Jeremy's Notebook

Council Leftovers: MGT, Zimmerman and the IP Mystery

February 26, 2013

While much of Pensacola City Council’s Committee of the Whole meeting yesterday centered on the 4-cent gas tax and mass transit funding, there were also other matters tended to.

Chief Financial Officer Dick Barker presented the FY2012 Comprehensive Annual Financial Report. Clyde Mathis, director of the Port of Pensacola, gave council an update on port operations. Discussions were had about the outside employment of off-duty police officers, the status of ongoing noise-related regulation downtown, specifics of the council executive’s contract and the tree-planting trust fund.

The council also decided to enter into a $50,000 contract with MGT of America to have the company guide the city towards implementing recommendations stemming from last year’s disparity study the company conducted. A representative from MGT said the firm would assist the city with drafting ordinances, crafting policies and training in an effort to create a more equitable environment; additional costs would be associated with the actual implementation of the recommendations.

Also on yesterday’s COW agenda was an information item pertaining to the recent termination of the city’s marketing contract with the Tallahassee-based Zimmerman Agency. Council members had previously requested additional information on the matter.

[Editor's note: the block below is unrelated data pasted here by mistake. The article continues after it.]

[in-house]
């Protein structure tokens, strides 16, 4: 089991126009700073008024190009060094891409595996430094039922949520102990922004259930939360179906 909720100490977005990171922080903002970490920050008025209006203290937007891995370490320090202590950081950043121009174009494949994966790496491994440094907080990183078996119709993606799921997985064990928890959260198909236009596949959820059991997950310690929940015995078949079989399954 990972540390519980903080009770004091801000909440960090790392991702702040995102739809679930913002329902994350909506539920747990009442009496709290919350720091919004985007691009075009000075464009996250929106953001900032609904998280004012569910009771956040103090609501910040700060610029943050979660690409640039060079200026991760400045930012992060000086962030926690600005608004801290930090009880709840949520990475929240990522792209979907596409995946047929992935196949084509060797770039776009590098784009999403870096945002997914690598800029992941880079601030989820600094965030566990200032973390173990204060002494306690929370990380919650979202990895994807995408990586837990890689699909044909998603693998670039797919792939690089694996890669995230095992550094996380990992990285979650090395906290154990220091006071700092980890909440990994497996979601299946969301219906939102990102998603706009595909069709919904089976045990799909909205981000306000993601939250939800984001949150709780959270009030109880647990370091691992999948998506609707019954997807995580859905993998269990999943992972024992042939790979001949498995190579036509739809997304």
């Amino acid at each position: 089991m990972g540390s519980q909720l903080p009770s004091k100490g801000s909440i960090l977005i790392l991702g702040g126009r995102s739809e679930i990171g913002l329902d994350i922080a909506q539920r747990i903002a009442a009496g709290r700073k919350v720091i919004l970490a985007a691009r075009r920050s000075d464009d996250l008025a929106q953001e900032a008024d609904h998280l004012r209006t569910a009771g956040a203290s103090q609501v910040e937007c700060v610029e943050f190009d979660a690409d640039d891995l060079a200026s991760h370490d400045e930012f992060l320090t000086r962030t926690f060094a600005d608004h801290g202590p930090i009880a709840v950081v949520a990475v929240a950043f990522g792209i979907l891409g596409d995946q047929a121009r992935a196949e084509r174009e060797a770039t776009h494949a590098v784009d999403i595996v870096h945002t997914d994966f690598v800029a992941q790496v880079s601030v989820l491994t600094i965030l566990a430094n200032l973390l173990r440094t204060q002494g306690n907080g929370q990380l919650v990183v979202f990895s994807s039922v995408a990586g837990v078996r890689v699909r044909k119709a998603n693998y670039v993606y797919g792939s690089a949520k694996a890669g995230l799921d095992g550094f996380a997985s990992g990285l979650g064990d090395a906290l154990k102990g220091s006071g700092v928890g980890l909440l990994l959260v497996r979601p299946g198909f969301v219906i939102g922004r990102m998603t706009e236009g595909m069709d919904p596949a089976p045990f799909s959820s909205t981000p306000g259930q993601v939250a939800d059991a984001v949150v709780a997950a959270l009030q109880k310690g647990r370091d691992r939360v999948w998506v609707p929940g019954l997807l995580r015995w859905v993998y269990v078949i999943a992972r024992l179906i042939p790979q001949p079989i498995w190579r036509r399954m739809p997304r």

City Administrator Bill Reynolds told council during a previous meeting that staff was compiling all relevant records pertaining to Zimmerman. Last night he told members they should have “every piece of paper, every email with regards to Zimmerman.”

Councilman Charles Bare asked the administrator if there would be additional Zimmerman information to come. He noted that former staffer Travis Peterson’s correspondences were not in the released records.

“His emails were not there,” Bare said.

“They should have been,” Reynolds replied.

Councilwoman Sherri Myers also raised concerns about the possibility that politically-fueled comments had been posted to by someone inside Pensacola City Hall. Rick Outzen, publisher of the Independent News and this blog, recently reported that numerous comments—favorable to the mayor, and at times critical of city council members and others—had been logged using various names, but stemming from the same IP address used by Public Information Officer Derek Cosson.

“This is something that, I believe, is something that the council should investigate,” Myers said.

In response to Outzen’s inquiry, Cosson has denied posting comments under false names. He said his girlfriend had logged one of the comments in question. The IP address, apparently, encompasses the entirety of city hall, which has free wi-fi.

Myers told her fellow council members that citizen Mark Taylor—who the council recently appointed to the Community Maritime Park Board of Trustees—had made a public information request for technical information which he thought would indicate specifically where the politically-flavored comments were coming from. She said council should also look into that information.

“I feel that the city council should be asking for this information,” Myers said, before the council piggybacked Taylor’s information request.

Council Vice President Jewel Cannada-Wynn asked if the city had a policy governing such activity by employees.

“What you don’t have is a policy on blogging and social media, which is needed,” said Reynolds, adding that Pensacola is the first place he’s worked without such a policy.

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